Story: Papatūānuku – the land

Page 3. Women and land

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Papatūānuku and women

Traditional Māori culture aligns women with the land, because the land gives birth to humankind just as women do. As the world was born from Papatūānuku, so humankind is born from women. A woman’s womb, called te whare tangata (the house of humanity), is seen as the same as the womb of the earth.

Authority over land

In tribal history, individual women had authority over, and embodied, particular areas of land. Ruawehea, a high-born woman of the Ngāti Hako tribe, had particular authority in the Hauraki region. Visitors are welcomed with the following expression:

Haere mai, nau mai
Haere mai, kuhu noa mai ki ngā hūhā o Ruawehea.
Come forth, welcome
Come forth and enter the thighs of Ruawehea. 1

This saying recognises Ruawehea as the doorway to the land, and as being one with the land.

Women and land

An oft-quoted saying associates women with land, and expresses the extraordinary degree to which men will act to protect the mana (status) of their women and land:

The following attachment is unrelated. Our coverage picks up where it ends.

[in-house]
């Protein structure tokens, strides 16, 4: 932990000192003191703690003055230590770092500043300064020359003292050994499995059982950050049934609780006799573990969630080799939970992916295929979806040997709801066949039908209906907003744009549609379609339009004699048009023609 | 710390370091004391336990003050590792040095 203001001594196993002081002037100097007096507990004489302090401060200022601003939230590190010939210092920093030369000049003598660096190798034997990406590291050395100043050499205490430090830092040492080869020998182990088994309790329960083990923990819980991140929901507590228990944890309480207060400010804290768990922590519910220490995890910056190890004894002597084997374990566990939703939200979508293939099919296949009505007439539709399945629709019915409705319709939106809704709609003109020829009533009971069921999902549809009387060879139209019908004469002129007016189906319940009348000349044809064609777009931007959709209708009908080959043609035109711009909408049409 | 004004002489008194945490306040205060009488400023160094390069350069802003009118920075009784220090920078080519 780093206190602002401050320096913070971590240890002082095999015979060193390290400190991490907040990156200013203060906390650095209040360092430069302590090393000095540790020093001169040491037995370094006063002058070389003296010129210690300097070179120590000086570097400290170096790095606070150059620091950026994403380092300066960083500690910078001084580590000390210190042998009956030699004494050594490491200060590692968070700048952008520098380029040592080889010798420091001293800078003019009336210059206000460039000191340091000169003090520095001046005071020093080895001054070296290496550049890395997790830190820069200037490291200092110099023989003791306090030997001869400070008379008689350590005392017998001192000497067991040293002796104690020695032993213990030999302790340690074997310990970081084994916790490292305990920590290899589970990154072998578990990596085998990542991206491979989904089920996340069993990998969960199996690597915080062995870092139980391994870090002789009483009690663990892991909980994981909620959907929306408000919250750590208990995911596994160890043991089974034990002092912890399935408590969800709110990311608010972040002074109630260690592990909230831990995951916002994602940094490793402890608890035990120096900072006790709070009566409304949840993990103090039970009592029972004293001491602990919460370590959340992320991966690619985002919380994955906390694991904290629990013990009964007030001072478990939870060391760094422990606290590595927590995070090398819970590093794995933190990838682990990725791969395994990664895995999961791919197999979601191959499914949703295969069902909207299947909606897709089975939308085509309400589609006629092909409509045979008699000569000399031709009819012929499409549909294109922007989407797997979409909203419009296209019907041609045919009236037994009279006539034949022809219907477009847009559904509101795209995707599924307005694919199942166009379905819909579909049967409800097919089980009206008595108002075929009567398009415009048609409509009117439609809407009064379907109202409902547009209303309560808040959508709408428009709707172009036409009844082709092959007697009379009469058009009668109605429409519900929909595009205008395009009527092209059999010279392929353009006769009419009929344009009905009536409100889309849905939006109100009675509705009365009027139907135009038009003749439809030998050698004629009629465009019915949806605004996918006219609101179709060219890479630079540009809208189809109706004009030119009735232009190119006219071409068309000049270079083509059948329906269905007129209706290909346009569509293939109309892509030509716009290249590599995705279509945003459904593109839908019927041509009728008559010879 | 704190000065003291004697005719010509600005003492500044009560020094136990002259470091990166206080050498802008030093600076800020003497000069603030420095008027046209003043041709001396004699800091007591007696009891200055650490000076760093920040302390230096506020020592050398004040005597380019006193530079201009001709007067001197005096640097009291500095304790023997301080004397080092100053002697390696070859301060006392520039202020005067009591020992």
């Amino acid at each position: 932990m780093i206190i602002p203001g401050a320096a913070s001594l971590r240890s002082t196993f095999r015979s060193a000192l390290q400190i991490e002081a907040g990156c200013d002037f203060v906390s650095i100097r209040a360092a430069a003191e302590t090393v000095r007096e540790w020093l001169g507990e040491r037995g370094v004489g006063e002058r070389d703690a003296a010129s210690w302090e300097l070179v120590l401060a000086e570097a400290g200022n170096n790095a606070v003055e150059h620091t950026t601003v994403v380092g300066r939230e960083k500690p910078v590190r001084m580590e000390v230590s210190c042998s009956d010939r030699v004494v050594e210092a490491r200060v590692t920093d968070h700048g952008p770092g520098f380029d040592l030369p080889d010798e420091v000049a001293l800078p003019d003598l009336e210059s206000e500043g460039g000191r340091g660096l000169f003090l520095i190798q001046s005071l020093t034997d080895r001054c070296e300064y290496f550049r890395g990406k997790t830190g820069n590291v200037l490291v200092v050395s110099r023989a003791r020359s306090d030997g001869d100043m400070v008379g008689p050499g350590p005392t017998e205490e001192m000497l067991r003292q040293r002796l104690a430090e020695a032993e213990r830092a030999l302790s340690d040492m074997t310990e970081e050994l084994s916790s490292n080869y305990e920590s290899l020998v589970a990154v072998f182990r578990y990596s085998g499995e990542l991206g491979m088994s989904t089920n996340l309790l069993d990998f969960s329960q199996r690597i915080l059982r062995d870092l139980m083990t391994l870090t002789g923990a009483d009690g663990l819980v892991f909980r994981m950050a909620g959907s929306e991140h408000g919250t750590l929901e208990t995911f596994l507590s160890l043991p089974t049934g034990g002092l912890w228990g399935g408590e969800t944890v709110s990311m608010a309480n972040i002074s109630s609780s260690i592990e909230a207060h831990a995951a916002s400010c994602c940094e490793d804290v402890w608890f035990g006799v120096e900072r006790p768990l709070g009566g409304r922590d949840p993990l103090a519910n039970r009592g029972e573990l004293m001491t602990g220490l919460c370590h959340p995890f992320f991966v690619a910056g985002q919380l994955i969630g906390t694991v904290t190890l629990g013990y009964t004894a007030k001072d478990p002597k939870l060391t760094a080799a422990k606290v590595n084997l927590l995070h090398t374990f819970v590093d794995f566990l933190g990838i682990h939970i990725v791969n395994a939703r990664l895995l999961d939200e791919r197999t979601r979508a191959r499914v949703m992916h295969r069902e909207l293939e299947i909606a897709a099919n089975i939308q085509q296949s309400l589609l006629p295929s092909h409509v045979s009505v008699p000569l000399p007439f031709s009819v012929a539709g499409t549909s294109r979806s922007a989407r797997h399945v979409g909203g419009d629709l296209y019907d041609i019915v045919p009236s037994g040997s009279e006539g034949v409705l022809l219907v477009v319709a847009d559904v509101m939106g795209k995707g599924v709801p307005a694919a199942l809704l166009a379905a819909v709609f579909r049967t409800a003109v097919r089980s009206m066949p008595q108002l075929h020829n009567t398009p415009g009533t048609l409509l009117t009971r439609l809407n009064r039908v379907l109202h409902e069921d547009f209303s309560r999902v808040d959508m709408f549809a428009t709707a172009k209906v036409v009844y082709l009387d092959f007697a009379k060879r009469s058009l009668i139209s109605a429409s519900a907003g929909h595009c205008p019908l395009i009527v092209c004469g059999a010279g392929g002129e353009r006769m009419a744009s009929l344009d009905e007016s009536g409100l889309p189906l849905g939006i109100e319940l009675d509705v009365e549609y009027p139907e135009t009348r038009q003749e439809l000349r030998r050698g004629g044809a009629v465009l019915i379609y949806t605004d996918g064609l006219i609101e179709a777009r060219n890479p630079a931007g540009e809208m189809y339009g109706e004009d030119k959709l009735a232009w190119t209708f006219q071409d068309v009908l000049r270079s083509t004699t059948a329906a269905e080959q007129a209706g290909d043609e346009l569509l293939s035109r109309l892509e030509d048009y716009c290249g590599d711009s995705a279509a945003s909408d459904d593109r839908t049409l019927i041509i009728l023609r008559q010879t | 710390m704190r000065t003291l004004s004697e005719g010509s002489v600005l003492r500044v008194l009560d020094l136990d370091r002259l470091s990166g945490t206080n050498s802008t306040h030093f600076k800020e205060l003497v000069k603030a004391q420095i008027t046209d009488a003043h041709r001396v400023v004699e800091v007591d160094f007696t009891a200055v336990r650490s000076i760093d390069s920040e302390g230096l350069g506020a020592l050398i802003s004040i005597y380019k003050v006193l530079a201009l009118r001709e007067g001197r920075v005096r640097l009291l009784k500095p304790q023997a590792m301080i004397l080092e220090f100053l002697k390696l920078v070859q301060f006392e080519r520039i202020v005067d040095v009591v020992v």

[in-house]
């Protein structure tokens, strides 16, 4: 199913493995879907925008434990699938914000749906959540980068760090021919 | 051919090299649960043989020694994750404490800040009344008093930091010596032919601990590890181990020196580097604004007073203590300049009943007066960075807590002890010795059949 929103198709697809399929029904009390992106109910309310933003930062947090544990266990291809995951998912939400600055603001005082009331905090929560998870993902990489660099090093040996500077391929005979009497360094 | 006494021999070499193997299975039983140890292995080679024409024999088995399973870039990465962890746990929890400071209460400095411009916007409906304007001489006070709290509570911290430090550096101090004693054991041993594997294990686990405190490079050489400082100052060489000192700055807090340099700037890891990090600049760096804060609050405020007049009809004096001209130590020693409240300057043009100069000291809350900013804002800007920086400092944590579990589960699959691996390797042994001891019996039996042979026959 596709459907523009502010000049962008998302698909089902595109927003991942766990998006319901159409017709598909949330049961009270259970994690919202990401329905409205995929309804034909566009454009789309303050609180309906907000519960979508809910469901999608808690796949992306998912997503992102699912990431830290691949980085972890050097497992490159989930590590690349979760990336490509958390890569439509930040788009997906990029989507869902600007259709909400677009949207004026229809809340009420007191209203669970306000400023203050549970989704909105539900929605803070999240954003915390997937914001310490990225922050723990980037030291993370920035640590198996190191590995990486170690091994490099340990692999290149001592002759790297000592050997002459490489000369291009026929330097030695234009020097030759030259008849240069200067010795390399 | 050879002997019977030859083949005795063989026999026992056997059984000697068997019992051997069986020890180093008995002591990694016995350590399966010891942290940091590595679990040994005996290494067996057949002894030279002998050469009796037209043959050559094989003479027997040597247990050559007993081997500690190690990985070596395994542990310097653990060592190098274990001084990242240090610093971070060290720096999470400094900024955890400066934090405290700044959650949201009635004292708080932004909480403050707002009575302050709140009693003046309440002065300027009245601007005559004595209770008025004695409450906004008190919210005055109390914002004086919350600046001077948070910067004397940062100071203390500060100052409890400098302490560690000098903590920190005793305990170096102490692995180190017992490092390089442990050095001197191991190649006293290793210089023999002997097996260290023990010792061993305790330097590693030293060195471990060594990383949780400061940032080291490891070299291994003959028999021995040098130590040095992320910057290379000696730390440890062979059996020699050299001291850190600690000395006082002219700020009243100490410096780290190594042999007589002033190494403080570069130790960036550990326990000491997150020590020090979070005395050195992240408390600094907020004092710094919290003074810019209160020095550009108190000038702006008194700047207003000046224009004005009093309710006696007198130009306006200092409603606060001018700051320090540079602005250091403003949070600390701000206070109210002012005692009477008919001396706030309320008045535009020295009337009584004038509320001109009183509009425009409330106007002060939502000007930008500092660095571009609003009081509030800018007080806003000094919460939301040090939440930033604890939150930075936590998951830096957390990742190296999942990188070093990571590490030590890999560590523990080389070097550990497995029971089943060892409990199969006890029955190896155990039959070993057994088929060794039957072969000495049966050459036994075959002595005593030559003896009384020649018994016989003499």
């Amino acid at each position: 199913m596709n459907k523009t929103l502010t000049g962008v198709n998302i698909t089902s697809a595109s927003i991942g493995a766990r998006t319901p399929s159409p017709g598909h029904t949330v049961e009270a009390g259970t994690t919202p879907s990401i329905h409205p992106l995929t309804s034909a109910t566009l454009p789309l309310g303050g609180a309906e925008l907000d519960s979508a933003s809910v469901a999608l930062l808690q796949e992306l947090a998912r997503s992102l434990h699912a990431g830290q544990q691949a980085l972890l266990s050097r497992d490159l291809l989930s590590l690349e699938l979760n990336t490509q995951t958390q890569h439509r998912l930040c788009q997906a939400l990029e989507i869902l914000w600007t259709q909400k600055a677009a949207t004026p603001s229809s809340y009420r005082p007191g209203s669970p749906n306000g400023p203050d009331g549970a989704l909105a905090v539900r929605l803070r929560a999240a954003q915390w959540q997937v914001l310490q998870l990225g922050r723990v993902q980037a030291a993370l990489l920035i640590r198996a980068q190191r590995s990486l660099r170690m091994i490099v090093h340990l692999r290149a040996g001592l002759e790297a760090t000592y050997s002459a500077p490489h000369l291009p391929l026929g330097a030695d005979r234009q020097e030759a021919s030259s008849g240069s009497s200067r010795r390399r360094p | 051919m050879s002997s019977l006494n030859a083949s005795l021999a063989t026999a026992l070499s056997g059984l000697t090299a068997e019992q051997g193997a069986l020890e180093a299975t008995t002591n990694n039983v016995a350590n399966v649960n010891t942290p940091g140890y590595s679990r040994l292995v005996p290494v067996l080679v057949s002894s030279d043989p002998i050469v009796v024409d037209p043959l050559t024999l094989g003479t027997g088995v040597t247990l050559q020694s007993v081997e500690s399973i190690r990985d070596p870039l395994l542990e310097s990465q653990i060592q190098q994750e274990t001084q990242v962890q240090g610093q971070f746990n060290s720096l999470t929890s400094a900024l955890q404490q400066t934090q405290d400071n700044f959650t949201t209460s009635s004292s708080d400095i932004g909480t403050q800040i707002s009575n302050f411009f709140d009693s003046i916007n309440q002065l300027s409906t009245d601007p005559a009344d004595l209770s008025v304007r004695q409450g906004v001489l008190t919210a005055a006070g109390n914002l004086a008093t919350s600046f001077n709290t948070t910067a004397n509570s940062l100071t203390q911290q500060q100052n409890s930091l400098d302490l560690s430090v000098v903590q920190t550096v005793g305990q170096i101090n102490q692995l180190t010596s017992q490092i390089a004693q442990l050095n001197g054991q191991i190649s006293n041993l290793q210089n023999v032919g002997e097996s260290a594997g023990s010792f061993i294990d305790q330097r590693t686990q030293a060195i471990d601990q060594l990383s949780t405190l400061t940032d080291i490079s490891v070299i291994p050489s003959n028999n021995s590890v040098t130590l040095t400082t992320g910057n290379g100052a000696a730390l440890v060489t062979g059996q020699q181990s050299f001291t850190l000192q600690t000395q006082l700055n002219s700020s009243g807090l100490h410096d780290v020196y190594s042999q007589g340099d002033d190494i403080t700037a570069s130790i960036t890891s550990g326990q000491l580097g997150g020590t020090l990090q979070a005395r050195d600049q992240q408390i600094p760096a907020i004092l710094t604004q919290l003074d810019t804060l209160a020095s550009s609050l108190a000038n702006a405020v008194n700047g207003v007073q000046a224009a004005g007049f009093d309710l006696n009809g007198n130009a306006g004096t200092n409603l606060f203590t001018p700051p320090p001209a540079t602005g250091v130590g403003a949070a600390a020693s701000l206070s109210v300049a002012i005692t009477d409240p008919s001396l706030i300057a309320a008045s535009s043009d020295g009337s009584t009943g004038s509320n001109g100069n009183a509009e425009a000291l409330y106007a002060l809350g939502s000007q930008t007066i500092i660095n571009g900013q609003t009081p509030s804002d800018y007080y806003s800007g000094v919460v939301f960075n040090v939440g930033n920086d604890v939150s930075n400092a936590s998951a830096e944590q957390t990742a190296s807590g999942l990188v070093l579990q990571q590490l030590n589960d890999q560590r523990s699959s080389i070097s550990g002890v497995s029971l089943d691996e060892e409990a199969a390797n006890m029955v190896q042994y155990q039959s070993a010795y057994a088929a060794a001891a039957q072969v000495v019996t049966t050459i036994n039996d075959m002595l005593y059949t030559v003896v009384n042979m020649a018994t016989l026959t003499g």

Mā te wahine, mā te whenua, ka ngaro te tangata.

By women and land do men perish.

Women’s influence

Women also exhorted men to act, to fight to secure land, or to express a particular kaupapa (plan or proposal). Women played an important role in keeping issues alive and resolving grievances and problems. Waitohi, a sister of the Ngāti Toa chief Te Rauparaha, was instrumental in convincing Ngāti Raukawa leaders to move south with their people. She said:

Ngāti Raukawa, e hoki ki Maungatautari! Mā wai o koutou e mau mai aku werewere hei noho mai i runga i te whenua i haha nei? 2
Ngāti Raukawa, return to Maungatautari! Who of you will bring my barnacles here to settle upon these lands that have been procured?

Traditionally, a chief is likened to a mighty whale. A whale’s barnacles can only move when the whale does, and similarly, the people would only move if the chief did. This powerful metaphor bore fruit when the Ngāti Raukawa chief Hūkiki Te Ahukaramū replied that he would bring the barnacles on the broad back of the whale. It was accepted that those who migrated did so because of Waitohi’s invitation.

  1. Taimoana Tūroa, Te takoto o te whenua o Hauraki: Hauraki landmarks. Auckland: Reed, 2000, p. 45. › Back
  2. Ngārongo Iwikātea Nicholson, personal communication, 2003. › Back
How to cite this page:

Te Ahukaramū Charles Royal, 'Papatūānuku – the land - Women and land', Te Ara - the Encyclopedia of New Zealand, (accessed 17 June 2024)

Story by Te Ahukaramū Charles Royal, published 24 Sep 2007